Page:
A remarkable property of this principle is that, regardless of the room dimensions, the density of the image sources is uniform in the whole space: the number of image sources contained in a given disk, of radius sufficiently larger than the room dimensions, is approximately invariant under any translation of this disk. We will additionally consider that the positions of the image sources are random and uniformly distributed in the room. More precisely, for any given volume V ⊂ R3, we assume that the number of image sources in V follows a Poisson distribution (denoted P) of parameter λ|V |:

N (V ) ∼ P(λ|V |) (3)

where|.| denotes the Lebesgue measure.

This assumption leads to the use of a Poisson random measure with independent increments to describe the image sources, with


Figure 1: Positions of microphone (plus sign), source (blue dot) and image sources (black dots) with the room walls represented as thick lines. A virtual straight trajectory from one image source to the microphone is drawn, along with the real trajectory in the original room [10]. an infinitesimal volume dxs: dN (xs) ∼ P(λdxs) N (V ) = Z V dN (xs) (4)

where we still have N (V ) ∼ P(R

Vλdxs)) = P(λ|V |).

2.2. Unified stochastic reverberation model

According to the image source principle, the RIR can be decom-posed into a sum of direct sound waves from the image sources to the microphone:

h(t) = e−at˜h(t) with ˜h(t) =X


˜ hs(t)

where we sum over all the image sources s, and a > 0 is a constant exponential decay factor, assuming that the acoustic field is diffuse (isotropic) and that the absorption of the walls is independent of the frequency. We can further express the sound received from the image source s, ˜hs(t), if we assume the source and the microphone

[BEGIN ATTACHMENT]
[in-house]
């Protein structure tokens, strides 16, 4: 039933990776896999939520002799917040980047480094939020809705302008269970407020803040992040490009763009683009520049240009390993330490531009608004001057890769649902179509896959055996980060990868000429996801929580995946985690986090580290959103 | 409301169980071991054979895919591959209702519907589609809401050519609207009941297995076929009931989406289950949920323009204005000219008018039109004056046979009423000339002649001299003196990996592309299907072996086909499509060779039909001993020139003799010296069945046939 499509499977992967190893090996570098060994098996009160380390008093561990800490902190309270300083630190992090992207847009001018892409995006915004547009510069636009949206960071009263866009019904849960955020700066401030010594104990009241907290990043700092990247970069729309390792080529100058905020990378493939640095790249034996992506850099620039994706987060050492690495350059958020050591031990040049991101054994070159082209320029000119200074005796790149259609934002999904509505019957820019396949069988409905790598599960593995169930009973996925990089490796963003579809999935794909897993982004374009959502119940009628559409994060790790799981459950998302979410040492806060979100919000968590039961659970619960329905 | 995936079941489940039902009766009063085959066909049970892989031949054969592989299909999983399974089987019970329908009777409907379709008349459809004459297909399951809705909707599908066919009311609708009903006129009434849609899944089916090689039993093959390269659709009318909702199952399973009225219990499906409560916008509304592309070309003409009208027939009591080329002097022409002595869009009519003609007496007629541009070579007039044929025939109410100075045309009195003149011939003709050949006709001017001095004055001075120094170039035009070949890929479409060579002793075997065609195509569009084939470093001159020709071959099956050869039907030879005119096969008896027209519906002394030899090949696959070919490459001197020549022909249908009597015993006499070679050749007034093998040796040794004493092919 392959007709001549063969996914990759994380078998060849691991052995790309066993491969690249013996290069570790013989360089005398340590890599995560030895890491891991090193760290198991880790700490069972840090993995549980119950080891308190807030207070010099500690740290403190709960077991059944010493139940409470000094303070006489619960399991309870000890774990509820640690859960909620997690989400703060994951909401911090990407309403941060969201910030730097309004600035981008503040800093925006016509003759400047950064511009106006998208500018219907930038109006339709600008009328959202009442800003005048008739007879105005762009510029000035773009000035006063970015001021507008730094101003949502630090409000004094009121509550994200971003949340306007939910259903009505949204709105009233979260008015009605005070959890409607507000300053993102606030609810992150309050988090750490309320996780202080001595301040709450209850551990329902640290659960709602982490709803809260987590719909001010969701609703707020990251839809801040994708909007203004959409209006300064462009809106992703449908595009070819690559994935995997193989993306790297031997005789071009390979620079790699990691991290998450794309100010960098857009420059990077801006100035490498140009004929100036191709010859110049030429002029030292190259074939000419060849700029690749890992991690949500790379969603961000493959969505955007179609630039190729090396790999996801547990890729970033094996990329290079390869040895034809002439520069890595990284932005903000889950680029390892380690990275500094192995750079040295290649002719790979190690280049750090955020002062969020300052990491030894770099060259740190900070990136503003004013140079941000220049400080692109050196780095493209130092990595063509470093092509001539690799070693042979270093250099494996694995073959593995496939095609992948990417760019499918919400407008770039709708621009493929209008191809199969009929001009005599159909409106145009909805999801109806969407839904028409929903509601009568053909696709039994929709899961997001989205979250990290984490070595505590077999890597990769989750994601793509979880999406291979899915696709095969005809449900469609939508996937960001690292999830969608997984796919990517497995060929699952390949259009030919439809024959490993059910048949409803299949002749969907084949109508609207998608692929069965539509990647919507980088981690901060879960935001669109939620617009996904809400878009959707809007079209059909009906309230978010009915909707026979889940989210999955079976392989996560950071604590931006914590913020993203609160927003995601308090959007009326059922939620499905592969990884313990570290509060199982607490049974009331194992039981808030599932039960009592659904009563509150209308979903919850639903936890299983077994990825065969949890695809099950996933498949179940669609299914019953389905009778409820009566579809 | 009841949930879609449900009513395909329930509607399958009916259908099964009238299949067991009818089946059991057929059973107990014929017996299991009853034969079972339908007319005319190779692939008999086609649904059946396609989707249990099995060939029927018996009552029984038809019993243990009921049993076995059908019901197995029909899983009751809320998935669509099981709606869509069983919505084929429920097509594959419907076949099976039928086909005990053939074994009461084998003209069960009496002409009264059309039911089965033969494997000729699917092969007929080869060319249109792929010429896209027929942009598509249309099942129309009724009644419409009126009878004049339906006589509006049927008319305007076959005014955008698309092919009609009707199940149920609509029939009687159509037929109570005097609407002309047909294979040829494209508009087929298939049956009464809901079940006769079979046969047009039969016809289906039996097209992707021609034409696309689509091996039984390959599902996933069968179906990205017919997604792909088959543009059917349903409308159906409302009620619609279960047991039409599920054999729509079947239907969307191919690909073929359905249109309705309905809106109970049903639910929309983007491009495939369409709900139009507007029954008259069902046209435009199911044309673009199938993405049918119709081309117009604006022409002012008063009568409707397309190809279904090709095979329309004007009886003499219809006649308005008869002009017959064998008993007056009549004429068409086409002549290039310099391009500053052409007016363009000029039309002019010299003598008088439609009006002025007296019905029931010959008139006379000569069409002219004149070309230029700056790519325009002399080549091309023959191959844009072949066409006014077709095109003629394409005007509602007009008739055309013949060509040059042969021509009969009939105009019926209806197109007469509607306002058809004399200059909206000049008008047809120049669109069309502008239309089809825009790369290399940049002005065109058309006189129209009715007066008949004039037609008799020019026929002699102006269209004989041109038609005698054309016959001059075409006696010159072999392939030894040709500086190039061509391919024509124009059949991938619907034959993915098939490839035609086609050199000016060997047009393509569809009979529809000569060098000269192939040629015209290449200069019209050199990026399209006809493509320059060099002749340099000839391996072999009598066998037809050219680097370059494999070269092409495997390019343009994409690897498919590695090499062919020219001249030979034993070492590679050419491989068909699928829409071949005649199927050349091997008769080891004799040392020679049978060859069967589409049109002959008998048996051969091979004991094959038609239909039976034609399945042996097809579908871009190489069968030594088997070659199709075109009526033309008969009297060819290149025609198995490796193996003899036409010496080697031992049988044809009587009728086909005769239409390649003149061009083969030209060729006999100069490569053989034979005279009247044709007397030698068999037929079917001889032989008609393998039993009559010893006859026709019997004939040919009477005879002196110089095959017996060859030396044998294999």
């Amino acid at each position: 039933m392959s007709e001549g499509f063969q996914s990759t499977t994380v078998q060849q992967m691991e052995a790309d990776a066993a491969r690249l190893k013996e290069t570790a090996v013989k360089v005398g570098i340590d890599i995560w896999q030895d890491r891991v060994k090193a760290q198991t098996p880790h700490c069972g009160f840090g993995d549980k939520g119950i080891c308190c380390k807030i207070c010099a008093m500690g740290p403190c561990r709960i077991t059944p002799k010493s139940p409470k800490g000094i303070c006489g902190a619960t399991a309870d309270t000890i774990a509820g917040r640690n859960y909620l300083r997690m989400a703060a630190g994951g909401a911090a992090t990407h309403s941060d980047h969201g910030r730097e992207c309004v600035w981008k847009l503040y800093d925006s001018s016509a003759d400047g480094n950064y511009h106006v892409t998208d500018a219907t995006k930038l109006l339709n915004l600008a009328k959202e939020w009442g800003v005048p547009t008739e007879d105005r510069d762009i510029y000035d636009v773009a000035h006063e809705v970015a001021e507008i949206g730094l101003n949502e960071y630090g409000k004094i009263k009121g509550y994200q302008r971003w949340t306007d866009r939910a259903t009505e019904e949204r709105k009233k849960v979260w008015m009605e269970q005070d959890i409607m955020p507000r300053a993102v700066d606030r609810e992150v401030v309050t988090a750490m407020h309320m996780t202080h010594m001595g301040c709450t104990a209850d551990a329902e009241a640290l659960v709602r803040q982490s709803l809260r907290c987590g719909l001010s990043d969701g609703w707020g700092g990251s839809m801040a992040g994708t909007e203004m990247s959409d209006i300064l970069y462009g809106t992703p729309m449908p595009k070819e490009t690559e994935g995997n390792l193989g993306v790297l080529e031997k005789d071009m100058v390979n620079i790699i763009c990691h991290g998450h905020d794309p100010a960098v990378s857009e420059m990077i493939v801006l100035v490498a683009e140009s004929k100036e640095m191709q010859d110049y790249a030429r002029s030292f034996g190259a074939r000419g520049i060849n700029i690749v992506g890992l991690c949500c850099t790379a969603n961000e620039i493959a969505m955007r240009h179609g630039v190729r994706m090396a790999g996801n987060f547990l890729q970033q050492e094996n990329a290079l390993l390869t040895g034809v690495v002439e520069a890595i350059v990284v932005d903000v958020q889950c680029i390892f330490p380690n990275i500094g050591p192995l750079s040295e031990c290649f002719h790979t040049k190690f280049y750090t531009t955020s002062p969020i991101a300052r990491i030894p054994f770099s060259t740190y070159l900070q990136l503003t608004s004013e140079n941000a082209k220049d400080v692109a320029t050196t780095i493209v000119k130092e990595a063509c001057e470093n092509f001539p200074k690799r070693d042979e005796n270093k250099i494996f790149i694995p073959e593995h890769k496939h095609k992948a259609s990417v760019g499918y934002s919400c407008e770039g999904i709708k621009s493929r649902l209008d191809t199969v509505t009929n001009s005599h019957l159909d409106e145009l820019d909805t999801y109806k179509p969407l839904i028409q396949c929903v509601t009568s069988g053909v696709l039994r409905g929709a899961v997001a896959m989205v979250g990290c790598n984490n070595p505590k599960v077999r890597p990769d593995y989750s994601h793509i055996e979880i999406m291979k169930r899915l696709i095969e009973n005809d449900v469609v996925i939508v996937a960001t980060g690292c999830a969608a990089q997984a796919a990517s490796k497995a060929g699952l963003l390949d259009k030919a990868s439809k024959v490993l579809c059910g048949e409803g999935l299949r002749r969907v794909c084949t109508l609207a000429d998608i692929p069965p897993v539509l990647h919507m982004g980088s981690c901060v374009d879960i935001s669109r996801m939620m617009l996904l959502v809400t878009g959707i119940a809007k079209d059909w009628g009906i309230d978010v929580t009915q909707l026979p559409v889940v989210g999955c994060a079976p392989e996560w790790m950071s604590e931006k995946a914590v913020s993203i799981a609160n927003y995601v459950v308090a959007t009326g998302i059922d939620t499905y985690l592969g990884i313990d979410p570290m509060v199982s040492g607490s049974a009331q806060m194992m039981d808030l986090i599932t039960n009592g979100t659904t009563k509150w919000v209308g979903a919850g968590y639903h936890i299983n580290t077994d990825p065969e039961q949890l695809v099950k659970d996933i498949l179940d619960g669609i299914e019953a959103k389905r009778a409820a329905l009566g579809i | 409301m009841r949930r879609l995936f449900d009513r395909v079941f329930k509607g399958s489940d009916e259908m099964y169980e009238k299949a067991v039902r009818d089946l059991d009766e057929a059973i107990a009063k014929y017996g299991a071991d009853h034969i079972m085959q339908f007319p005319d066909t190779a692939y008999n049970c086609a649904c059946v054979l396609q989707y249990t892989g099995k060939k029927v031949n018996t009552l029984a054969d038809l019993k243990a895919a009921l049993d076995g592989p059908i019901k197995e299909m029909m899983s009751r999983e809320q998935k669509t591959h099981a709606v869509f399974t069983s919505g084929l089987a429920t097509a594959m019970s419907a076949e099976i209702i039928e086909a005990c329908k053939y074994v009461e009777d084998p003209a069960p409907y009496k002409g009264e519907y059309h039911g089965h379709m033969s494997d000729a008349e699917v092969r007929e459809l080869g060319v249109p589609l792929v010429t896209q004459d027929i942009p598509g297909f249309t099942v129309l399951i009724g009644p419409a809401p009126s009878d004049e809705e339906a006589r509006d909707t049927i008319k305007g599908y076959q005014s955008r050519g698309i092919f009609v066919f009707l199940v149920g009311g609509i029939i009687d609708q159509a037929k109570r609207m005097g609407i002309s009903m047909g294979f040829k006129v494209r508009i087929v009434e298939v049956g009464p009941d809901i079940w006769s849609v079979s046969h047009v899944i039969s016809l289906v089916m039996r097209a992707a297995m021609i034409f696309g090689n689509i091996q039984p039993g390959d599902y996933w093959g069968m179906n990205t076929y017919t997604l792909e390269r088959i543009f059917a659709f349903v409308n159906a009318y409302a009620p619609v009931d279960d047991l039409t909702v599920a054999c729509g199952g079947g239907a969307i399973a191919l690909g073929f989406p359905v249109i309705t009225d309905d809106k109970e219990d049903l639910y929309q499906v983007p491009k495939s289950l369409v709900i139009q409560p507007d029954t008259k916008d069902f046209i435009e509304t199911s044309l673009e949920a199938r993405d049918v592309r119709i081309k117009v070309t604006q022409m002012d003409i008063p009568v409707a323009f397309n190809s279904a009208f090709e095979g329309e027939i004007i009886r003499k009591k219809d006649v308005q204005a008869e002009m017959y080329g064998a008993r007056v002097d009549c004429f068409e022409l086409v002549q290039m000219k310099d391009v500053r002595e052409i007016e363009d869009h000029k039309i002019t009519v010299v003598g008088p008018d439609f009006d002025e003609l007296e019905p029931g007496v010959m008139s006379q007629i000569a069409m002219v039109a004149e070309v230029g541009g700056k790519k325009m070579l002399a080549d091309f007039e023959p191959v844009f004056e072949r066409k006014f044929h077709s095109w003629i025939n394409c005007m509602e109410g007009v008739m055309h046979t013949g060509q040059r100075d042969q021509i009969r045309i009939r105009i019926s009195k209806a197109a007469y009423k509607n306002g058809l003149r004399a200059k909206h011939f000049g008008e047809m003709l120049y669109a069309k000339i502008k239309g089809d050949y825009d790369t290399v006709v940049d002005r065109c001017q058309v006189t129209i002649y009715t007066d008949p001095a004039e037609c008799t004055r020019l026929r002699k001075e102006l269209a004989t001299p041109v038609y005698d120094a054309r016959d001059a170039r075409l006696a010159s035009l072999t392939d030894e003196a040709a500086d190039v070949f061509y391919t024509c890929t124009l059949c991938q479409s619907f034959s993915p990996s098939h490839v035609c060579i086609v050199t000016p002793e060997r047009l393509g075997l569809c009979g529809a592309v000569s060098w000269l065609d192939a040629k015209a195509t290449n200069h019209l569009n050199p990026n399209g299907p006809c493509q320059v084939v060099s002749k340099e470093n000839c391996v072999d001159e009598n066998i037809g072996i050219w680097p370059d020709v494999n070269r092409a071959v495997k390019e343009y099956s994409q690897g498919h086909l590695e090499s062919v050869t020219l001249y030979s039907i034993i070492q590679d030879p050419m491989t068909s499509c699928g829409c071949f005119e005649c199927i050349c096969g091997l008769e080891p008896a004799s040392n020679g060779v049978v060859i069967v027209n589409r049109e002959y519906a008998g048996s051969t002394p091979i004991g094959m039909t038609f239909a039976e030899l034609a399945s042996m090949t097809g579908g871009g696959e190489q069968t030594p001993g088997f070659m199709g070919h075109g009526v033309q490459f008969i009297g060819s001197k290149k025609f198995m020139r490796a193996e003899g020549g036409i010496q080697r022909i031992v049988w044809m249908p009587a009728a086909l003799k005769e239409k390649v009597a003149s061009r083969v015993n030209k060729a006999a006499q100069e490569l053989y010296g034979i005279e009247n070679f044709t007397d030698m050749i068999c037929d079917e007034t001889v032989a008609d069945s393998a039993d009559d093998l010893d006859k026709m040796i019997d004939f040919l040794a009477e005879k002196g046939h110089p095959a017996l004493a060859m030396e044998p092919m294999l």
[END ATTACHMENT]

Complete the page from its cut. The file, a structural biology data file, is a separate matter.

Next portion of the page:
to be omnidirectional: ˜ hs(t) = gt −∥x−xs∥2 c  ∥x − xs∥2

where c is the speed of sound, ∥.∥2 denotes the Euclidean

vec-tor norm, x is the microphone position, xsis the source position, 1

∥x−xs∥2 is a consequence of the quadratic energy decay of

spher-ical waves, and the causal filter g corresponds to other convolutive effects such as the inner response of the microphone, and must verify Fg(0) =


df (0) = 0, where Fg(f ) is the Fourier

trans-form taken at frequency f , for technical reasons explained in [10]. Using the assumptions made in the last section, we can further de-velop: ˜ h(t) = Z xs∈R3 g t −∥x − xs∥2 c ! dN (xs) ∥x − xs∥2 . One final simplification can be made by noticing that, since the microphone and the source are omnidirectional, the integrated function only depends on the distance between the microphone

Figure 2: Representation of an ideal RIR, with isolated peaks in the early reflections becoming denser in the late reverberation.

and the image source r = ∥x − xs∥2 = ct′, where t′is the time

taken by a sound wave to travel from the image source to the mi-crophone: ∀t ∈ R, ˜ h(t) = Z t′∈R+ gt − t′dN ′ (t′) ct′ (5)

where R+denotes the set of non-negative real numbers, and dN′(t′) ∼ P(4πc3λt′2

dt′) is now a Poisson increment of quadratically in-creasing parameter w.r.t. time.

2.3. Properties

The main difference between the exponentially decreasing Gaus-sian model in (2) and the Poisson point process model in (5) is the treatment of the early reflections. Fig. 2 shows that, in an ideal RIR, the early reflections correspond to isolated peaks which be-come denser with time, converging to a Gaussian process in the late part of reverberation.

While the exponentially decreasing Gaussian model is a good approximation in late reverberation, it does not accurately repre-sent the early reflections. The Poisson point process model, on the other hand, is representative of both the early and late parts of the reverberation, thanks to the sparsity of the Poisson distribution. 2.4. Discrete-time model

From now on, we will consider the case of discrete-time signals, sampled at frequency fs. Consequently the model (5) becomes:

∀u ∈ [0, Lh− 1],

h(u) = b(u) + w(u)

b(u) =X v∈N gd(u − v) e−advp(v) v (6) where:

• Lhis the length of the observed RIR h,

• w(u) ∼ N (0, σ2) is white Gaussian noise corresponding to the measurement error of h,

• ad=fas, • gd(v) = e−adv fcsg(fvs), • p(v) ∼ P(λdv2), • λd= 4πλc 3 f3 s.


For readability purposes, we will respectively denote the pa-rameters a, λ and g instead of ad, λdand gdand stop referring to